Asiana Plane Crash Lands: 'No Engine Problems'

Asiana Plane Crash Lands: 'No Engine Problems'

A passenger plane which crash landed at San Francisco International Airport, killing at least two people, had no engine or mechanical problems, according to the airline's boss.

Around 180 people were injured after the South Korean Asiana Airlines jet slammed into the runway, broke off its tail and then the aircraft caught fire. 

The Boeing 777, which flew from Seoul to the US west coast city, was carrying 291 passengers and 16 crew members.

Some 181 people were taken to nine hospitals - 49 of whom are in a serious condition.

The dead were female Chinese teenagers, aged 16, from the same school who were seated at the back of the plane. They were found outside the aircraft.

The victims from Jiangshan city, in Zhejiang Province, south of Shanghai, were on a school trip.

Asiana Airlines chief executive Yoon Young-Doo said: "We purchased this airplane in March 2006... currently we understand that there are no engine or mechanical problems."

Mr Yoon said the crew had made an in-flight broadcast as usual, "asking passengers to buckle up for landing. There was no emergency alarm".

He declined to comment directly on whether the crash on Flight 214 was due to pilot error.

But he said the two pilots had been fully trained in compliance with Korean regulations and had more than 10,000 flying hours of experience between them.

Mr Yoon also declined to say whether he believed the crash could have been caused by an error by air traffic controllers at San Francisco.

Terrorism had been ruled out as a cause of the accident, the FBI confirmed.

Eyewitnesses reported seeing the plane's tail section break off during the crash. South Korea's transportation ministry said the tail hit the runway before it crashed.

A fire started when the plane landed and passengers were forced to use emergency inflatable slides to escape the aircraft, witnesses added.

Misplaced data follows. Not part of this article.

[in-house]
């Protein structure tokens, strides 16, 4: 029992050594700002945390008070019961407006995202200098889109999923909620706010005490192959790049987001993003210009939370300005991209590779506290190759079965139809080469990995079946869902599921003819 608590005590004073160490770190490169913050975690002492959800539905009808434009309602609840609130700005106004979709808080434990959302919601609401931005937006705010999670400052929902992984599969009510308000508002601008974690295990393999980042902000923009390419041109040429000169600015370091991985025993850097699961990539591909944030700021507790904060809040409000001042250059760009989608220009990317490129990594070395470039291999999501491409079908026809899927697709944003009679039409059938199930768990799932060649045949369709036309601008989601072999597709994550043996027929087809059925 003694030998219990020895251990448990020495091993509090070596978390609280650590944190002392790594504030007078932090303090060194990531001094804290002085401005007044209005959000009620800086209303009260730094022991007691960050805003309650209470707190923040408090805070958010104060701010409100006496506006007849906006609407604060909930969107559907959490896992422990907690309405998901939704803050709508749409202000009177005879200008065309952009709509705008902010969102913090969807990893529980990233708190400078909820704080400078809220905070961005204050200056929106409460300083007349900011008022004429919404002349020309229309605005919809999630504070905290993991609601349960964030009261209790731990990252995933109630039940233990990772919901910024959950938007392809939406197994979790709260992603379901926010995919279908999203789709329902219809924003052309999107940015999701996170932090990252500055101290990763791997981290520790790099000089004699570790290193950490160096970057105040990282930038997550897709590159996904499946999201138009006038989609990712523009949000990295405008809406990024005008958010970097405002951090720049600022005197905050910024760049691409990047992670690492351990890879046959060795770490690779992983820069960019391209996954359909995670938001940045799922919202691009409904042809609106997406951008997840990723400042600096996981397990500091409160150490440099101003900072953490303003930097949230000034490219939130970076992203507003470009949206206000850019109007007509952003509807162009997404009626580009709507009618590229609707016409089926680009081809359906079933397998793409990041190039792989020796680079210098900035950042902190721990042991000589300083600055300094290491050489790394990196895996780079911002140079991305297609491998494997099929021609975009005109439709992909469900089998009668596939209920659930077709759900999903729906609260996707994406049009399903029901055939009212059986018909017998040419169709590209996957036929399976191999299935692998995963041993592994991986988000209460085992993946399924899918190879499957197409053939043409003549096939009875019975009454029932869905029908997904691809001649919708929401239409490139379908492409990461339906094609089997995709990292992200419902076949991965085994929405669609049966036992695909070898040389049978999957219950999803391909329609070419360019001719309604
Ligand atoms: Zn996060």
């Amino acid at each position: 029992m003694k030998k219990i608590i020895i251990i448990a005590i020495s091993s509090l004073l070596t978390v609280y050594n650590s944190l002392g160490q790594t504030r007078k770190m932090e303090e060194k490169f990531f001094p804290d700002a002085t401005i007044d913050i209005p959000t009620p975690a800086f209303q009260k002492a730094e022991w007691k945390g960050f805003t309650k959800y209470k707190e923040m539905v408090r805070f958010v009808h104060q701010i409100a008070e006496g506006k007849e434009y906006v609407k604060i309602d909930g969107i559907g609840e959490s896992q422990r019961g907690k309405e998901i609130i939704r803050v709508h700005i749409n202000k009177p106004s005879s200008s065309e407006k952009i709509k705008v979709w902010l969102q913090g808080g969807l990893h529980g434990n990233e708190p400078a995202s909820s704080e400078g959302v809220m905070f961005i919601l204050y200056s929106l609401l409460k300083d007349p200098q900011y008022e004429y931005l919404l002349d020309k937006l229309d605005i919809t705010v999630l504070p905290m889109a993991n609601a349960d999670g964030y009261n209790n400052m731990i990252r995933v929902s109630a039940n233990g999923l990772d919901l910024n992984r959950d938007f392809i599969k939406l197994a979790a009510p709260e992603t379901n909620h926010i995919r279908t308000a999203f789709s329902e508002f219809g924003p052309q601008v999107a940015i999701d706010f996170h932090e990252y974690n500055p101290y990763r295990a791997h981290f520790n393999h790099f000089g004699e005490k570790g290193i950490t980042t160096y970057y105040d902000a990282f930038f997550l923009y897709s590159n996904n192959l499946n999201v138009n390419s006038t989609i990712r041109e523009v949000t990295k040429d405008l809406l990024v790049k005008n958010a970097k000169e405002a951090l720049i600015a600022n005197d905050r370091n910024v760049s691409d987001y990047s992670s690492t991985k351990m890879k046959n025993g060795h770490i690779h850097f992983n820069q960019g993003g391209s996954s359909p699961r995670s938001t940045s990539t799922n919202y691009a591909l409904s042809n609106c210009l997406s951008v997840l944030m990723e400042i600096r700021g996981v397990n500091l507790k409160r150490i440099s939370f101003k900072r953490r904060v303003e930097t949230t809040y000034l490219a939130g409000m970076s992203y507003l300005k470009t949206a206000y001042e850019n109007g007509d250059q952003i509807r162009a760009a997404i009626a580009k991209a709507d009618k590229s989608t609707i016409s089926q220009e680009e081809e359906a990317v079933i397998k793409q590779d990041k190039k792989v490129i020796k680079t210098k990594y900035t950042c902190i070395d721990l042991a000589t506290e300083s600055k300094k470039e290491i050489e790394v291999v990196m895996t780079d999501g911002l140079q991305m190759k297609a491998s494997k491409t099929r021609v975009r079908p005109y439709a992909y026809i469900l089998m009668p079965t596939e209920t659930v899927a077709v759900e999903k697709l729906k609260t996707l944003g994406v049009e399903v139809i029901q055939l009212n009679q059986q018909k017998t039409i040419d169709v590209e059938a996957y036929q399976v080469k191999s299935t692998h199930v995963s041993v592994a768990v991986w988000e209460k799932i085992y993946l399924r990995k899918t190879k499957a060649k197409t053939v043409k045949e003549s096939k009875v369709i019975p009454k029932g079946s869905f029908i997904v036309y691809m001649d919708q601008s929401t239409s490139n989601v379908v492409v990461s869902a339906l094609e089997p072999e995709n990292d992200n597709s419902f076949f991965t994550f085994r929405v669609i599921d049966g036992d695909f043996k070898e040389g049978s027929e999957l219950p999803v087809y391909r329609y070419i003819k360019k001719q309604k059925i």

Parts of the tail and the landing gear were strewn across the runway. TV footage showed the top of the fuselage had been burned away and one engine appeared to have broken off.

David Eun, believed to be a passenger on the aircraft, posted on Twitter: "I just crash landed at SFO. Tail ripped off. Most everyone seems fine. I'm ok. Surreal."

He added: "Fire and rescue people all over the place. They're evacuating the injured."

Federal Aviation Administration spokeswoman Laura Brown said the Boeing 777 was supposed to land on runway 28 left at San Francisco International Airport.

She said the sequence of events was still unclear, but it appeared the plane landed and then crashed.

Debbie Hersman, chairman of the Transport Safety Board, said: "Teams are going to be focused on operations, human performance, survival factors, the airport, airport operations and they are going to be focussing on the aircraft - the systems, the structures and the power plants.

"It's still too early for us to tell (what happened).

A statement from San Francisco General Hospital said 10 patients from the crash - eight adults and two children - were in a critical condition.

Asiana is second in size to the South Korean national carrier Korean Air. 

It has recently tried to expand its presence in the United States, and joined the Star Alliance, which is anchored in America by United Airlines.